EU condemns Israel on settlements
Israeli settlement building and curbs on economic development in the occupied West Bank risk wrecking Palestinian hopes of creating their own state, the European Union said today.
Clearly frustrated by long-stalled peace talks, European Union foreign ministers issued a detailed statement, accusing Israel of accelerating settlement construction and tightening its control over East Jerusalem at the expense of Palestinians.
Israel condemned the report as "biased", saying it would do nothing to help promote peace in the region.
Negotiations between Israel and the Palestinians broke down in late 2010 in a dispute over Jewish settlement building in the West Bank, and Palestinians say talks cannot resume unless such construction is frozen.
Israel says there should be no pre-conditions for talks and last year intensified its settlement programme after the Palestinians won a seat at the UN cultural agency, Unesco, as part of its campaign to seek broad, statehood recognition.
"The EU expresses deep concern about developments on the ground, which threaten to make a two-state solution impossible," EU foreign ministers said in a statement after a meeting.
The ministers also criticised what it said were worsening conditions for the Palestinians living in Area C - the 60 per cent of the West Bank which is under Israeli control and where most Jewish settlements are located.
EU ministers said Israel was forcing some Bedouin communities to leave their land in Area C, adding that economic life for Palestinians in the territory had to be improved.
"The EU calls upon Israel to meet its obligations regarding the living conditions of the Palestinian population in Area C, including ... halting forced transfer of population and demolition of Palestinian housing and infrastructure," it said.
EU diplomats in Jerusalem have been incensed by Israel's destruction of projects in Area C that had received EU backing.
According to data collected by international aid groups, at least 62 structures funded by the EU and its member states were demolished by Israel in 2011 and 2012, including water cisterns, animal shelters, and agricultural and residential buildings.
In addition, over 110 structures are at risk after receiving demolition or stop-work orders from Israeli authorities, said the so-called Displacement Working Group, which joins together NGOs and international bodies operating in the West Bank.
Israel says it issues demolition orders for projects that failed to receive planning permission. The EU said the Israeli bureaucracy had to be simplified.
"The EU will continue to provide financial assistance for Palestinian development in Area C and expects such investment to be protected for future use," the statement said.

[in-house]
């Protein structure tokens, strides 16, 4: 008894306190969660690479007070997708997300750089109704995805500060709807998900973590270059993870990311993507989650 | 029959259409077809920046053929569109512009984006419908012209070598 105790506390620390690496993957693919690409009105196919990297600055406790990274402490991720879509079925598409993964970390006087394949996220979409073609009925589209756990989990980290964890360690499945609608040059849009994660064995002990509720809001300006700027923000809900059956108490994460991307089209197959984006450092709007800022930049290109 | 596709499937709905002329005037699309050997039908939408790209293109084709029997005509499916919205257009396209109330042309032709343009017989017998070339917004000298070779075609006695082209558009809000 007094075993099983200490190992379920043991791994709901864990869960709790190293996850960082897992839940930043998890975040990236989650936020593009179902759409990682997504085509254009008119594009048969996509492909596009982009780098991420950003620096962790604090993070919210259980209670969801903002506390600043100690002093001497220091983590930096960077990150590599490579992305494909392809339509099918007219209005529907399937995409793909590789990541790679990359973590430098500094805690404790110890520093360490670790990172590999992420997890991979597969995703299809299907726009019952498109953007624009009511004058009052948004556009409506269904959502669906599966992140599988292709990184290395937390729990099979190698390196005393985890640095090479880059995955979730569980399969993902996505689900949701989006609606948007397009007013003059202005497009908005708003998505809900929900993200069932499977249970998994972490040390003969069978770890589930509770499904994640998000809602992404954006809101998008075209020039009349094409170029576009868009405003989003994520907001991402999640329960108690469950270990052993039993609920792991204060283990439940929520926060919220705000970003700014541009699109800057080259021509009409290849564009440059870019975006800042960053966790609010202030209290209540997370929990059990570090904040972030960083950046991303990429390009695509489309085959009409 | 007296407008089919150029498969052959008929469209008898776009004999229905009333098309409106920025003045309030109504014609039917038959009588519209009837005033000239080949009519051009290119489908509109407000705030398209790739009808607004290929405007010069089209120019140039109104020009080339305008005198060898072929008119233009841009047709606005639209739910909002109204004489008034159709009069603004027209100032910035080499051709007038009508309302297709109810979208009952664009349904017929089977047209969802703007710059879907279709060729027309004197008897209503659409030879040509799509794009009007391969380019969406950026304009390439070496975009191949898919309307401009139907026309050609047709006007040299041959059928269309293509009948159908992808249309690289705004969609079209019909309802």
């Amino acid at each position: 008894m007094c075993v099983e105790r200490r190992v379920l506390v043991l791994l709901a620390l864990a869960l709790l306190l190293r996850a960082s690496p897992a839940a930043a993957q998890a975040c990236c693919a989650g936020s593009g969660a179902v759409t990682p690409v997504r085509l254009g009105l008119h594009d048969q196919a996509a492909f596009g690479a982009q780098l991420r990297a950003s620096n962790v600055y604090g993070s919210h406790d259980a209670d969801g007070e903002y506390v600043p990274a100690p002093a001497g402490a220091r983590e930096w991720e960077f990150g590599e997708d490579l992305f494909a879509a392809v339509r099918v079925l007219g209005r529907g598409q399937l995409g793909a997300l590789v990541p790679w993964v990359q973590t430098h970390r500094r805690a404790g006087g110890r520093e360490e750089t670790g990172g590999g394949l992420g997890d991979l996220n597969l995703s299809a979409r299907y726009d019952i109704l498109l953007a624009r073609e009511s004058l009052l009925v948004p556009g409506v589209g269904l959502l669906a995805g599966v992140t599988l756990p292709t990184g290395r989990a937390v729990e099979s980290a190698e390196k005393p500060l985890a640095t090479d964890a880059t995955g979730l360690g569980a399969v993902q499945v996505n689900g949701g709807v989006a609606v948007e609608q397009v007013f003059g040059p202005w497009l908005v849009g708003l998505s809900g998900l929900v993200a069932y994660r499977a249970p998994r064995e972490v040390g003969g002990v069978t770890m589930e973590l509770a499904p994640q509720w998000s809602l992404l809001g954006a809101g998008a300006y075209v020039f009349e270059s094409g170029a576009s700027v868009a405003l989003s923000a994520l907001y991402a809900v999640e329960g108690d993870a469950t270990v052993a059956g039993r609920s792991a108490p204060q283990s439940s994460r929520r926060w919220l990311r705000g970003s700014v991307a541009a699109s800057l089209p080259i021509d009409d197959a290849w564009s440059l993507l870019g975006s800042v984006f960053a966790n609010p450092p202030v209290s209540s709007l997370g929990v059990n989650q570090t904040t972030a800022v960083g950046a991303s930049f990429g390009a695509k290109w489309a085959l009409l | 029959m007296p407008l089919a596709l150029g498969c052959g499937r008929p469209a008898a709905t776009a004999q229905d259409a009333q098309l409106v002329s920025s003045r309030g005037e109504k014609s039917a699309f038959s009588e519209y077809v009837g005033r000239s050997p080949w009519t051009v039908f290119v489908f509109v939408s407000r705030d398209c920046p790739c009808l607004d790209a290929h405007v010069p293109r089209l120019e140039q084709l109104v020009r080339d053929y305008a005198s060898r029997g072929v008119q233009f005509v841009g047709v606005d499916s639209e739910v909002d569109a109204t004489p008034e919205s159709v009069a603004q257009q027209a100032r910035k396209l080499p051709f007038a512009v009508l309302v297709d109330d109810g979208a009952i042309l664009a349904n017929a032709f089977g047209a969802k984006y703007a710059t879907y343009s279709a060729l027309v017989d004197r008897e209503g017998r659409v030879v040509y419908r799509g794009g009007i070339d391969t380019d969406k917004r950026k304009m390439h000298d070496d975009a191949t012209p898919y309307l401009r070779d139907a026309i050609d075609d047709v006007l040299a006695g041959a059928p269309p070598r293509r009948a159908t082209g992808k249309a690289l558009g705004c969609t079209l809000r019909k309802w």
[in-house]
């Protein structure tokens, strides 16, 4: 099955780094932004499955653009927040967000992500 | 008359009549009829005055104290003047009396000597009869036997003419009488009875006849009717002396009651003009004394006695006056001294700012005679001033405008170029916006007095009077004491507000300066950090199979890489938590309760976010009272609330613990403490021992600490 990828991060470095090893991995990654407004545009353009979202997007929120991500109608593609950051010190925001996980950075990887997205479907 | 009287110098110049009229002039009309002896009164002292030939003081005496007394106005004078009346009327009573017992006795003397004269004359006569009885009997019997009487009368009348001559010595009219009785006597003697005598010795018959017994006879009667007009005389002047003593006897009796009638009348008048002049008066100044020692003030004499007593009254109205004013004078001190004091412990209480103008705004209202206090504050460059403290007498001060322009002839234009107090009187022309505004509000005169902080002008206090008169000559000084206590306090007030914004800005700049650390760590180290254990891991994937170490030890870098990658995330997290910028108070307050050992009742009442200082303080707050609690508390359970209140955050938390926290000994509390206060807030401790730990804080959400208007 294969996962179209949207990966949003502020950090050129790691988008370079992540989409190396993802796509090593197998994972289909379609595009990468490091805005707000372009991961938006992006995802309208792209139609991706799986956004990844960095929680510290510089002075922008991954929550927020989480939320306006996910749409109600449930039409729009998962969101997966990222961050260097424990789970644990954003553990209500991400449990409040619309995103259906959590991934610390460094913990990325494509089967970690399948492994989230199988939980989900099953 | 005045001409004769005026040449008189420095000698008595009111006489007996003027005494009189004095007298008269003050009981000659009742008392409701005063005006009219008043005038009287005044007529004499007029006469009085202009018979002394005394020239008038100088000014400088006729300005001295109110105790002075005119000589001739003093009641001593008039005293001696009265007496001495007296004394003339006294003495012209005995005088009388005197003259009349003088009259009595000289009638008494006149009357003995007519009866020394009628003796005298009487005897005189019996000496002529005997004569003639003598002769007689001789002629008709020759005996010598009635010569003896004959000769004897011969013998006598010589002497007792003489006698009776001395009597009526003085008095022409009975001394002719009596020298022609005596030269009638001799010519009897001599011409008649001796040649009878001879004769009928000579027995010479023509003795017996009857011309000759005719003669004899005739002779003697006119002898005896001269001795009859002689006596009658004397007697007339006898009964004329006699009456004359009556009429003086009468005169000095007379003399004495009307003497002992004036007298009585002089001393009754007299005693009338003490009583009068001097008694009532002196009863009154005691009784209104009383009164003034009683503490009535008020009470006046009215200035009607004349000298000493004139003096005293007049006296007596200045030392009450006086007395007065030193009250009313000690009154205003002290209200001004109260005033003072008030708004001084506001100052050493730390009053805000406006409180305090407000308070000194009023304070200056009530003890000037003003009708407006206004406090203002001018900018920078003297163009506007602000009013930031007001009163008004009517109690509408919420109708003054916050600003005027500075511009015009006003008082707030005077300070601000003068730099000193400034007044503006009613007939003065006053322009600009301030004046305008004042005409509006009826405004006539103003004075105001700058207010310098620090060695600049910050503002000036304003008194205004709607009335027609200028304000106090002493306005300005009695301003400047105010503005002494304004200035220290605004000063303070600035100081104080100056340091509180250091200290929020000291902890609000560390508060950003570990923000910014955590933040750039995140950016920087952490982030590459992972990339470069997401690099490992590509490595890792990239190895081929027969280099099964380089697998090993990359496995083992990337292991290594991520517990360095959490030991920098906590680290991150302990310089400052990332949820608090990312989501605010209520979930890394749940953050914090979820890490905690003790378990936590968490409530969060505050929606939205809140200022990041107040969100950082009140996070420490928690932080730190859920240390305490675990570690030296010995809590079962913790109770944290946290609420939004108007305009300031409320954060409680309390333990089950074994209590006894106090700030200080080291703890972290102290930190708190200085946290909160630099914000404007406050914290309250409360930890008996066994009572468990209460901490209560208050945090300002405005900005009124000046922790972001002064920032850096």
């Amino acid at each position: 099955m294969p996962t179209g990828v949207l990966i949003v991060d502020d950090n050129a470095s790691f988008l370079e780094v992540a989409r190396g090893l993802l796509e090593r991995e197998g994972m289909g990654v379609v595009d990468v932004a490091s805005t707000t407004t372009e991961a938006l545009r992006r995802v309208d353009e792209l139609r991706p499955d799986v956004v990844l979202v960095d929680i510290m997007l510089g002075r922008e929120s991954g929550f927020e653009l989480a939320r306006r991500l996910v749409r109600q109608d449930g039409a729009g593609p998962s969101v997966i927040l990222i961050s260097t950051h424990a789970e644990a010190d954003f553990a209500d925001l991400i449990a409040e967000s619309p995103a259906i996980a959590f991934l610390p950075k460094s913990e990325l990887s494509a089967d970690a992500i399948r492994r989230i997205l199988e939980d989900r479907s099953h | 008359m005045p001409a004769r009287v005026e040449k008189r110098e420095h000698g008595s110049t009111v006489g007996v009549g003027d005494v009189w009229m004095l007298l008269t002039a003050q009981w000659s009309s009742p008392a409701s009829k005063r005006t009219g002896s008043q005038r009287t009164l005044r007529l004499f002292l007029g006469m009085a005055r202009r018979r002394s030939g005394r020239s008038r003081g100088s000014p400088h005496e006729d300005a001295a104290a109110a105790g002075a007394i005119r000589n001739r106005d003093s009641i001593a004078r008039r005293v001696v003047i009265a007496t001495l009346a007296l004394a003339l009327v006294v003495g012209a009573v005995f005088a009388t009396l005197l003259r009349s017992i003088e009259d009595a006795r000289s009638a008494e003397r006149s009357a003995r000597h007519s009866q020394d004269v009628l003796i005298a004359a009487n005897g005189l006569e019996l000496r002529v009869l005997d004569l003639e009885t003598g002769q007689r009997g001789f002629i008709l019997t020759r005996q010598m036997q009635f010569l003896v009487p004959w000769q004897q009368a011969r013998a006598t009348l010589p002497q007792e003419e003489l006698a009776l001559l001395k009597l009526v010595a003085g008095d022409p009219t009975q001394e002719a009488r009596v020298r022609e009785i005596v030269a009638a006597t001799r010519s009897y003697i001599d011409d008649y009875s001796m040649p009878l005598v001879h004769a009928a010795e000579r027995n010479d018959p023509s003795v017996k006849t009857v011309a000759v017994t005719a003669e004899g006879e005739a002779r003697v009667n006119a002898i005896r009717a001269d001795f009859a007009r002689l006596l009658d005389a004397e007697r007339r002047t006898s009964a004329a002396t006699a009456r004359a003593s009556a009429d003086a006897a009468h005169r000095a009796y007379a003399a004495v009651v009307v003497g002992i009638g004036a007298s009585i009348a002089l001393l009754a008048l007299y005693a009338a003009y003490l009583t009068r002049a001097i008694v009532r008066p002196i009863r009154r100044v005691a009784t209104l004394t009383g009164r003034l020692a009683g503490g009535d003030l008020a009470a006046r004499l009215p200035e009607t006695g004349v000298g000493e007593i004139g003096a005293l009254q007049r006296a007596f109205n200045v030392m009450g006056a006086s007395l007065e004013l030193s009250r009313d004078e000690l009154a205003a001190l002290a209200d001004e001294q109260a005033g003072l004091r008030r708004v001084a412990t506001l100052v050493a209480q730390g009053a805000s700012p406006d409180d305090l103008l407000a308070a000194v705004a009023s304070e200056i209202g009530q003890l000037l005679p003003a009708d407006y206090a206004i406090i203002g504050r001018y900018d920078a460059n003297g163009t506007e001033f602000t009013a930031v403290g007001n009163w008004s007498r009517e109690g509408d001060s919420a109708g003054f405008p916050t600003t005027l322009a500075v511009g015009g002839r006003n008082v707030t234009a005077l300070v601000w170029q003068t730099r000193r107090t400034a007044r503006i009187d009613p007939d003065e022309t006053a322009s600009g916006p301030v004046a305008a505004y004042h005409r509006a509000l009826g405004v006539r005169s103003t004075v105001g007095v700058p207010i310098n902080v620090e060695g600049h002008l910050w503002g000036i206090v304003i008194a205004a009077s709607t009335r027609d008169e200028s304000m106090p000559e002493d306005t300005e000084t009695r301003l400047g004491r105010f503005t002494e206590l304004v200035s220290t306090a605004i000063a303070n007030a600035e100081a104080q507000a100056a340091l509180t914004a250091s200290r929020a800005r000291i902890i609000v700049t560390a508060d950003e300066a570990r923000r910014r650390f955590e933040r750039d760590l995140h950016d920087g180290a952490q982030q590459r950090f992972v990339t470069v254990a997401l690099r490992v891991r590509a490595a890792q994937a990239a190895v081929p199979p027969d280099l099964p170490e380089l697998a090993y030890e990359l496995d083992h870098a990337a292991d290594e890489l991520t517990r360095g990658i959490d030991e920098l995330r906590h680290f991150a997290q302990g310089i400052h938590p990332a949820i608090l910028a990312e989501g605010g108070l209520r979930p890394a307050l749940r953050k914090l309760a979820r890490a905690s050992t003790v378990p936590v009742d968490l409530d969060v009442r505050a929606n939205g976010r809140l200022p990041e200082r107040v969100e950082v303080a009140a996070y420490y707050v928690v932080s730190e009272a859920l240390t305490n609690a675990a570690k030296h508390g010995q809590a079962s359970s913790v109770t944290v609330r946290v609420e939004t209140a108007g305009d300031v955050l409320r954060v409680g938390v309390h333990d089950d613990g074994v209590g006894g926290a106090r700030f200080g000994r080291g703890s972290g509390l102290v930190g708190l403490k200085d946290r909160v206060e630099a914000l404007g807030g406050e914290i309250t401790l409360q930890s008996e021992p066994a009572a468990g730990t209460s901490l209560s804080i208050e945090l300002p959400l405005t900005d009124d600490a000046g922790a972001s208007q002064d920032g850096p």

The Israeli Foreign Ministry issued a sharp riposte.
"The (EU) conclusions ... include a long list of claims and criticism which are based on a partial, biased and one-sided depiction of realities on the ground. Such a public presentation does not contribute to advancing the process," it said.
Israel retains military authority and full control over building and planning in Area C. Up to 70 per cent of it is off-limits for Palestinians, classified as Israeli settlement areas, firing zones, or nature reserves, NGOs say.
In the remaining 30 per cent there are restrictions that reduce the possibility for Palestinians to get building permits.
The EU also reiterated its commitment to the Jewish state's security today and said it was "appalled" by rocket attacks from Gaza, which is run by Hamas.
Meanwhile, hundreds of Palestinian prisoners have agreed to end their weeks-long hunger strike after Israel agreed to improve jail conditions. The deal ended a strike in which prisoners had gone without food for up to 77 days, leaving several close to death. It was the longest strike ever staged by Palestinians in Israeli custody.
With the Palestinians set to hold an annual day of mourning, both sides were eager to wrap up a deal to lower tensions. The Palestinians are marking what they call the “nakba,” or “catastrophe,” the term they use in describing the suffering that resulted from Israel’s establishment 64 years ago.
Two men went on hunger strike on February 27th, and were joined by hundreds of others on April 17th.
Among their demands were permission to receive family visits from the Hamas-controlled Gaza Strip, an end to solitary confinement and a halt to an Israeli policy of “administrative detention,” under which suspected militants
are held for months, and sometimes years, without being charged. Israel has defended the policy as a necessary security measure.
Europe is the largest donor to the Palestinian Authority, which has limited self-rule in the West Bank. However, Europe's leverage is limited, with its aid programme far outweighed by Washington's economic and military support for Israel.
The Israeli armed forces have destroyed €49.14 million worth of EU-funded development projects in the West Bank and Gaza Strip over the last 10 years, according to European Commission figures. A tenth of the damage occurred during Israel's bombardment and incursion into the Hamas-controlled Gaza strip in 2008-9. Another large proportion coincided with the second Palestinian intifada, or uprising, against Israel last decade.